Yup ~ but I would only do so if I was confident that I could achieve the standard that I want, and this would require lots of focussed practice.
What’s been your greatest or favourite moment in archery?
Greatest moment ~ winning international competitions. Favourite ~ being so heavily involved in the Archery World Cup Finals in Edinburgh in 2010 – incredibly tiring, but a fantastic buzz.
Conversely, which has been your least favourite moment in archery?
Being the 3rd man in a 2 man team for the Commonwealth Games in Brisbane in 1982 ~ and therefore getting to stay at home hoping that one of my team mates would injure themselves.
Worst injury in archery?
None ~ I have always tried to make sure that I warm up before shooting and warm down after finishing to minimise injury risks. Once did get a large skelf in my hand from a stand.
Your equipment obviously plays a huge role in archery, and for his entire career Michael has been a recurve archer although recently he did break with tradition and acquire a horsebow. Which kit has got the Mather seal of approval over the years…
So which pieces of kit do you use?
Samick Masters Riser, W&W Limbs, combined to make 68” bow. For about 20 years I shot with an Arten Olympic sight until it gave up the ghost and broke, so swapped over to a Spigarelli 30 Carbon sight. I have always used an ‘open’ sight ~ basically just a ring with no pin in the middle as I believe that this helps to prevent over-sighting. My arrows are ACCs, and I have been shooting with the same spine for about the last 5-6 years.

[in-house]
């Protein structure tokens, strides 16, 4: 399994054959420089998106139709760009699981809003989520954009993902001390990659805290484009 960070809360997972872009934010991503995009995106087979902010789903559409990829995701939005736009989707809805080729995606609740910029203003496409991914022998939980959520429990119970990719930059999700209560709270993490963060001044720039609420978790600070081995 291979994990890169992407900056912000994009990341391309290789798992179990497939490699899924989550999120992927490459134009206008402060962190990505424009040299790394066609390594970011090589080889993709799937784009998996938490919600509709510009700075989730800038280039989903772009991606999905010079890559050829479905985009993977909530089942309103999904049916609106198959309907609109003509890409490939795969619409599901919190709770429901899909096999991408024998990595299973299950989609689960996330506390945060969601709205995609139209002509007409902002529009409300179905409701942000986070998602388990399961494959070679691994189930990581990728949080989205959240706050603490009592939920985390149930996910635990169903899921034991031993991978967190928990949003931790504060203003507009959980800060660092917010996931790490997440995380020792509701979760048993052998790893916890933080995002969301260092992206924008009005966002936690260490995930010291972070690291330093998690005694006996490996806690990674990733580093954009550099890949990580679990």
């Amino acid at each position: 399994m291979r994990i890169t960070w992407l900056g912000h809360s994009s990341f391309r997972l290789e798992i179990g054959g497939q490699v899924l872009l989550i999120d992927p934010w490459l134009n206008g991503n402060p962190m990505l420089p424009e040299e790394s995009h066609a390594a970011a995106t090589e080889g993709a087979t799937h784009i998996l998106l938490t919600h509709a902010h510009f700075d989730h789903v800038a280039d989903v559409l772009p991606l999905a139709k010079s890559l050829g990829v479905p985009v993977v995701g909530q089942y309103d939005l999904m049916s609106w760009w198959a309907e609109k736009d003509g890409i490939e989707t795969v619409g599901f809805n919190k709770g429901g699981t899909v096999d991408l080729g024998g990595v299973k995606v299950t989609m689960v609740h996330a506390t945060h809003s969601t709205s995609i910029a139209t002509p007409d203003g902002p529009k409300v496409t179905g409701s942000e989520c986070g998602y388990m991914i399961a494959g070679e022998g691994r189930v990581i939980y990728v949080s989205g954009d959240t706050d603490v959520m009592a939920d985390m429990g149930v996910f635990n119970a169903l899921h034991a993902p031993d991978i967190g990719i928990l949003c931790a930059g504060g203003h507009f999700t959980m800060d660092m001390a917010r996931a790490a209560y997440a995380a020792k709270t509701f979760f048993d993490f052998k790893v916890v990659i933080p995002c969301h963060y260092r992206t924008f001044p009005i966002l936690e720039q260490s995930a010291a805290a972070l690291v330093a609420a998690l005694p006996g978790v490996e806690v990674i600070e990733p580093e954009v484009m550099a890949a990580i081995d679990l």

As a recurve archer, have you ever considered compound?
Yes ~ indeed I have even shot one. However, as recurve is the style that I have shot all of my archery career I have never felt the urge to change to compound as I still get a real buzz out of shooting well with a recurve. I may well move to compound at some point in time, but not right now.
With archery apparently taking up his every waking moment (and probably quite a few of his sleeping ones) … after so many years, how does Michael feel about archery…
Between your company MRM Archery, judging and current secretary of Glasgow Archers … do you ever want to escape archery?
I would have to admit that there are occasions where I would happily see the back of the sport. But then something will come along, such as a contract that MRM now has for teaching archery to blind children, or involvement in the Archery World Cup finals in Edinburgh and this gives me such a great buzz that it re-invigorates my enthusiasm.
Had you not taken up archery, which sport would have liked to have taken up?
I did do fencing for a while and really enjoyed this ~ however as I had fairly thick glasses and did not wear contact lenses I could not see my opponents well enough to compete effectively – and I like to win!
Finally … any future archery goals?
In the longer term I would like to get back into competition, although my own archery business commitments make this rather unlikely. Overall I would like to help archery in Scotland to grow significantly over the next few years.